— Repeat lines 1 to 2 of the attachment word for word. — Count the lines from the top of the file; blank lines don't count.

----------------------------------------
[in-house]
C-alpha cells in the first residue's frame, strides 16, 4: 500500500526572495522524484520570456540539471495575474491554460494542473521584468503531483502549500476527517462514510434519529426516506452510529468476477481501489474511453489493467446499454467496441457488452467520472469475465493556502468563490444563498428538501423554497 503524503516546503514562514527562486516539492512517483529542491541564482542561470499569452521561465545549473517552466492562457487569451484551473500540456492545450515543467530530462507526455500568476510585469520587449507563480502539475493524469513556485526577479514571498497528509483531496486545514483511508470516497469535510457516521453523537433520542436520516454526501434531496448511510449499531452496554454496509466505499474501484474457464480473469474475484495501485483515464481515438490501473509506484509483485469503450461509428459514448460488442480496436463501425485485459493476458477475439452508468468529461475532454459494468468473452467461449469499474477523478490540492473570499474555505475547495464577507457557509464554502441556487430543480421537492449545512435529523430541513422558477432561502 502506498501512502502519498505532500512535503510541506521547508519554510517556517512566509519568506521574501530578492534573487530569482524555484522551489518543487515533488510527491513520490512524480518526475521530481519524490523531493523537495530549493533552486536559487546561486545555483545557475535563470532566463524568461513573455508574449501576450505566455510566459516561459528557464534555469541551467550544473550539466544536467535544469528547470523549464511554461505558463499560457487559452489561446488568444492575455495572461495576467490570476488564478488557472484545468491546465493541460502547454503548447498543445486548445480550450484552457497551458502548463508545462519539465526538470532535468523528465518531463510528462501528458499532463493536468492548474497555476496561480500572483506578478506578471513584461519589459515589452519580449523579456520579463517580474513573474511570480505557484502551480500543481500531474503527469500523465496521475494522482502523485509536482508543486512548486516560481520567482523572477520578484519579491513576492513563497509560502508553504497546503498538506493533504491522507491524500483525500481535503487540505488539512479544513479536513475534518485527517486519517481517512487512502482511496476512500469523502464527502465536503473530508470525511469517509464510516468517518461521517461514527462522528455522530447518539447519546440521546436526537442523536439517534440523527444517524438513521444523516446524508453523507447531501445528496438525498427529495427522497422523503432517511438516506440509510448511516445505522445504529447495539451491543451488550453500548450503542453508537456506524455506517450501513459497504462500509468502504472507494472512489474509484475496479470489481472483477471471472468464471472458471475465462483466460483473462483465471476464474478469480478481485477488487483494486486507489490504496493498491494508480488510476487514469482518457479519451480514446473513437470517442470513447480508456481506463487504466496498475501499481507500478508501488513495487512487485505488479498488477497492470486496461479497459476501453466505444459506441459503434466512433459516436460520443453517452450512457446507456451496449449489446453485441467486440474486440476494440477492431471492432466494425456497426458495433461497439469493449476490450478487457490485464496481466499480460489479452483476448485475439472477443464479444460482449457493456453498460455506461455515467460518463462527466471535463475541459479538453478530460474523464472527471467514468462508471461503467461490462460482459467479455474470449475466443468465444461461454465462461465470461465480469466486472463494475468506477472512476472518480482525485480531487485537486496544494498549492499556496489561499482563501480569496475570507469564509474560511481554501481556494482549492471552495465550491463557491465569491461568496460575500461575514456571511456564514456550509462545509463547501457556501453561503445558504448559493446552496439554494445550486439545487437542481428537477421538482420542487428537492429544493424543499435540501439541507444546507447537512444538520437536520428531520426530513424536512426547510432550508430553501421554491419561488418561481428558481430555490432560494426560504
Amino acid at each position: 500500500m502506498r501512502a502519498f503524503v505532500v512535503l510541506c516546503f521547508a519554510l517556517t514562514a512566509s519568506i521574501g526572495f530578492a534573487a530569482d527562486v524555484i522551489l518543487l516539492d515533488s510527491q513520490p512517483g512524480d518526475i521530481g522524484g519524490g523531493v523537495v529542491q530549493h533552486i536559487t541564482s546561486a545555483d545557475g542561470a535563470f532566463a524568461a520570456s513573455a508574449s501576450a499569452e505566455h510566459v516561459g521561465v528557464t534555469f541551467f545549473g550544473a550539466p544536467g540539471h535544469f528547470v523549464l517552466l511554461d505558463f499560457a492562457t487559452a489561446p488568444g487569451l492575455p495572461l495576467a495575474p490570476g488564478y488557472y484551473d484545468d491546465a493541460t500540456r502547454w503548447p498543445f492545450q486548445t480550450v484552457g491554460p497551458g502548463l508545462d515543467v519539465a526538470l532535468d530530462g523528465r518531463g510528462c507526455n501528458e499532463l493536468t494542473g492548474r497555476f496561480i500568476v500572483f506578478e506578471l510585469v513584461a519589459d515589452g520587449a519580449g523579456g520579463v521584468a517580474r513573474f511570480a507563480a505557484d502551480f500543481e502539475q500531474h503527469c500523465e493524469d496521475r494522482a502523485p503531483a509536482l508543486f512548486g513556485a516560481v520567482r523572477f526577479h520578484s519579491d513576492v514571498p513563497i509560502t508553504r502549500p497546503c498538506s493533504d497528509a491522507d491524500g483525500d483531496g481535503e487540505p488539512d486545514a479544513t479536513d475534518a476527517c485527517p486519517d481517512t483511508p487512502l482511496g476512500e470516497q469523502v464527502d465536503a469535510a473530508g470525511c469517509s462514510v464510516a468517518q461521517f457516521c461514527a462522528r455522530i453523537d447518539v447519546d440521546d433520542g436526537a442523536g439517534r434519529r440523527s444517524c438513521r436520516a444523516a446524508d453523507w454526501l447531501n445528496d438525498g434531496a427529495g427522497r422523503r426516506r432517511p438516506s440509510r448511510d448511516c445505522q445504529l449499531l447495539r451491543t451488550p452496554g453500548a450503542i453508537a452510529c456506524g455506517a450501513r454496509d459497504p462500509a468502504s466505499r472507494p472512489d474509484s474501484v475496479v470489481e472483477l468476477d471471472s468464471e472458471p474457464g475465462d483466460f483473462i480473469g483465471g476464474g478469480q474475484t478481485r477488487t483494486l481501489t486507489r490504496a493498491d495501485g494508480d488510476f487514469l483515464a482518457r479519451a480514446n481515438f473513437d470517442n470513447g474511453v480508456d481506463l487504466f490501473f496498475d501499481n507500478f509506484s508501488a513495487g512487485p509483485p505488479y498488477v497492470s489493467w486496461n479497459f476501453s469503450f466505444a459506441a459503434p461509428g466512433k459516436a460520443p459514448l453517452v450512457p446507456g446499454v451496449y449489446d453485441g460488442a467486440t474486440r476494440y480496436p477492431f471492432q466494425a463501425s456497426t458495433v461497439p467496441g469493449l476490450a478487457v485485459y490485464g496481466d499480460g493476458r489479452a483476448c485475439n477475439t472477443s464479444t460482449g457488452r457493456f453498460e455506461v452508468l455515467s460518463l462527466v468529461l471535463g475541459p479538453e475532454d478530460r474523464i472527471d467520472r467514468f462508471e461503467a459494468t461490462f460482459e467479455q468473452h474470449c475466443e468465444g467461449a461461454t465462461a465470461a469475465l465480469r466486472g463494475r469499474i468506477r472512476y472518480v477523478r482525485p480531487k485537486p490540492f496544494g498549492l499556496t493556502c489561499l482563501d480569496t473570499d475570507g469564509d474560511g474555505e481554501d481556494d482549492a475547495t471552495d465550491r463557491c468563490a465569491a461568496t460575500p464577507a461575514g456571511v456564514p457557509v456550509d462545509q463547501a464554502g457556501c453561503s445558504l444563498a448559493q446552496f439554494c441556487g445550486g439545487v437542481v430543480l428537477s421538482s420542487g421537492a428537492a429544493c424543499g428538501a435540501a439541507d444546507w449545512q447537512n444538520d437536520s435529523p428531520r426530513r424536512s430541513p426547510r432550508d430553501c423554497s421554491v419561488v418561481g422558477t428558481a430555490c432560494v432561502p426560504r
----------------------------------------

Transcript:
[in-house]
C-alpha cells in the first residue's frame, strides 16, 4: 500500500526572495522524484520570456540539471495575474491554460494542473521584468503531483502549500476527517462514510434519529426516506452510529468476477481501489474511453489493467446499454467496441457488452467520472469475465493556502468563490444563498428538501423554497 503524503516546503514562514527562486516539492512517483529542491541564482542561470499569452521561465545549473517552466492562457487569451484551473500540456492545450515543467530530462507526455500568476510585469520587449507563480502539475493524469513556485526577479514571498497528509483531496486545514483511508470516497469535510457516521453523537433520542436520516454526501434531496448511510449499531452496554454496509466505499474501484474457464480473469474475484495501485483515464481515438490501473509506484509483485469503450461509428459514448460488442480496436463501425485485459493476458477475439452508468468529461475532454459494468468473452467461449469499474477523478490540492473570499474555505475547495464577507457557509464554502441556487430543480421537492449545512435529523430541513422558477432561502 502506498501512502502519498505532500512535503510541506521547508519554510517556517512566509519568506521574501530578492534573487530569482524555484522551489518543487515533488510527491513520490512524480518526475521530481519524490523531493523537495530549493533552486536559487546561486545555483545557475535563470532566463524568461513573455508574449501576450505566455510566459516561459528557464534555469541551467550544473550539466544536467535544469528547470523549464511554461505558463499560457487559452489561446488568444492575455495572461495576467490570476488564478488557472484545468491546465493541460502547454503548447498543445486548445480550450484552457497551458502548463508545462519539465526538470532535468523528465518531463510528462501528458499532463493536468492548474497555476496561480500572483506578478506578471513584461519589459515589452519580449523579456520579463517580474513573474511570480505557484502551480500543481500531474503527469500523465496521475494522482502523485509536482508543486512548486516560481520567482523572477520578484519579491513576492513563497509560502508553504497546503498538506493533504491522507491524500483525500481535503487540505488539512479544513479536513475534518485527517486519517481517512487512502482511496476512500469523502464527502465536503473530508470525511469517509464510516468517518461521517461514527462522528455522530447518539447519546440521546436526537442523536439517534440523527444517524438513521444523516446524508453523507447531501445528496438525498427529495427522497422523503432517511438516506440509510448511516445505522445504529447495539451491543451488550453500548450503542453508537456506524455506517450501513459497504462500509468502504472507494472512489474509484475496479470489481472483477471471472468464471472458471475465462483466460483473462483465471476464474478469480478481485477488487483494486486507489490504496493498491494508480488510476487514469482518457479519451480514446473513437470517442470513447480508456481506463487504466496498475501499481507500478508501488513495487512487485505488479498488477497492470486496461479497459476501453466505444459506441459503434466512433459516436460520443453517452450512457446507456451496449449489446453485441467486440474486440476494440477492431471492432466494425456497426458495433461497439469493449476490450478487457490485464496481466499480460489479452483476448485475439472477443464479444460482449457493456453498460455506461455515467460518463462527466471535463475541459479538453478530460474523464472527471467514468462508471461503467461490462460482459467479455474470449475466443468465444461461454465462461465470461465480469466486472463494475468506477472512476472518480482525485480531487485537486496544494498549492499556496489561499482563501480569496475570507469564509474560511481554501481556494482549492471552495465550491463557491465569491461568496460575500461575514456571511456564514456550509462545509463547501457556501453561503445558504448559493446552496439554494445550486439545487437542481428537477421538482420542487428537492429544493424543499435540501439541507444546507447537512444538520437536520428531520426530513424536512426547510432550508430553501421554491419561488418561481428558481430555490432560494426560504